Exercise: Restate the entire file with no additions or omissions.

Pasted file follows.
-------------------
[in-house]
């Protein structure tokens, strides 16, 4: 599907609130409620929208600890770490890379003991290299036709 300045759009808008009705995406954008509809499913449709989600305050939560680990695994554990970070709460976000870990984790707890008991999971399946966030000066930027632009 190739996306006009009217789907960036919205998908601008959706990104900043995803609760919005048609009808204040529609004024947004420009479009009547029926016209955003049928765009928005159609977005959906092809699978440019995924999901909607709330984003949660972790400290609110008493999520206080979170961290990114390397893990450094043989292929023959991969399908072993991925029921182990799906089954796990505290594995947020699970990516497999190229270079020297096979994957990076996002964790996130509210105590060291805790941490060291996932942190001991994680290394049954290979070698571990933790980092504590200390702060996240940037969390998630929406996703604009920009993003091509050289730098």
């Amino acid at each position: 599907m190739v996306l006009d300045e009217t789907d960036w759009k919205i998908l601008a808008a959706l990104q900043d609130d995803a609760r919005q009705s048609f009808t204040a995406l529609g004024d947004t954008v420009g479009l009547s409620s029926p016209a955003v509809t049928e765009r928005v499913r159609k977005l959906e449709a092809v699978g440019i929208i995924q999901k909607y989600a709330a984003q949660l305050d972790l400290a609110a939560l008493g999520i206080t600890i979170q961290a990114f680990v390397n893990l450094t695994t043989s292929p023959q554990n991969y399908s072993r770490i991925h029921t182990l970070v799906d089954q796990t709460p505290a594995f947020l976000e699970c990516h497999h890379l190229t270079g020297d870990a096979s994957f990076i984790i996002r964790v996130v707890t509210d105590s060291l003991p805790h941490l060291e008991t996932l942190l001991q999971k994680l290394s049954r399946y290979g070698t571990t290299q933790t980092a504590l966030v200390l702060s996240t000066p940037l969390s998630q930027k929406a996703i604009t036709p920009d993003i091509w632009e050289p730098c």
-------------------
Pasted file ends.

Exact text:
[in-house]
């Protein structure tokens, strides 16, 4: 599907609130409620929208600890770490890379003991290299036709 300045759009808008009705995406954008509809499913449709989600305050939560680990695994554990970070709460976000870990984790707890008991999971399946966030000066930027632009 190739996306006009009217789907960036919205998908601008959706990104900043995803609760919005048609009808204040529609004024947004420009479009009547029926016209955003049928765009928005159609977005959906092809699978440019995924999901909607709330984003949660972790400290609110008493999520206080979170961290990114390397893990450094043989292929023959991969399908072993991925029921182990799906089954796990505290594995947020699970990516497999190229270079020297096979994957990076996002964790996130509210105590060291805790941490060291996932942190001991994680290394049954290979070698571990933790980092504590200390702060996240940037969390998630929406996703604009920009993003091509050289730098």
């Amino acid at each position: 599907m190739v996306l006009d300045e009217t789907d960036w759009k919205i998908l601008a808008a959706l990104q900043d609130d995803a609760r919005q009705s048609f009808t204040a995406l529609g004024d947004t954008v420009g479009l009547s409620s029926p016209a955003v509809t049928e765009r928005v499913r159609k977005l959906e449709a092809v699978g440019i929208i995924q999901k909607y989600a709330a984003q949660l305050d972790l400290a609110a939560l008493g999520i206080t600890i979170q961290a990114f680990v390397n893990l450094t695994t043989s292929p023959q554990n991969y399908s072993r770490i991925h029921t182990l970070v799906d089954q796990t709460p505290a594995f947020l976000e699970c990516h497999h890379l190229t270079g020297d870990a096979s994957f990076i984790i996002r964790v996130v707890t509210d105590s060291l003991p805790h941490l060291e008991t996932l942190l001991q999971k994680l290394s049954r399946y290979g070698t571990t290299q933790t980092a504590l966030v200390l702060s996240t000066p940037l969390s998630q930027k929406a996703i604009t036709p920009d993003i091509w632009e050289p730098c």